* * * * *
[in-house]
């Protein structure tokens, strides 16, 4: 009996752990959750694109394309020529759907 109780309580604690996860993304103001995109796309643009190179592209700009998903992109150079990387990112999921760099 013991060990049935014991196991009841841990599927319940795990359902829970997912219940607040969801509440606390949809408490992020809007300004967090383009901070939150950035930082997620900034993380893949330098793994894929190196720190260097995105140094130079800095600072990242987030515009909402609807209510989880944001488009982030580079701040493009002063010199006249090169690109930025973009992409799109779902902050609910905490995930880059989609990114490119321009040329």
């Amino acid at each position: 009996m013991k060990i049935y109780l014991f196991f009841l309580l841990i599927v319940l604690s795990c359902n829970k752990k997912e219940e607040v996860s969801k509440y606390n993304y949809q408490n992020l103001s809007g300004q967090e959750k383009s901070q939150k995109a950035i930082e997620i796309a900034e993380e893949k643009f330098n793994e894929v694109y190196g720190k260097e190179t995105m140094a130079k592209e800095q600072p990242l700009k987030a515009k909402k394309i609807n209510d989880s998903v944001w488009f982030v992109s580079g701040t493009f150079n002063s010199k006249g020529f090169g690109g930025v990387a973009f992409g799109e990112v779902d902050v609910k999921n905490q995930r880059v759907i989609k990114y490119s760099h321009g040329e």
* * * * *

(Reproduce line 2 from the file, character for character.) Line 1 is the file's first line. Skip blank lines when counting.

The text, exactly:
């Protein structure tokens, strides 16, 4: 009996752990959750694109394309020529759907 109780309580604690996860993304103001995109796309643009190179592209700009998903992109150079990387990112999921760099 013991060990049935014991196991009841841990599927319940795990359902829970997912219940607040969801509440606390949809408490992020809007300004967090383009901070939150950035930082997620900034993380893949330098793994894929190196720190260097995105140094130079800095600072990242987030515009909402609807209510989880944001488009982030580079701040493009002063010199006249090169690109930025973009992409799109779902902050609910905490995930880059989609990114490119321009040329």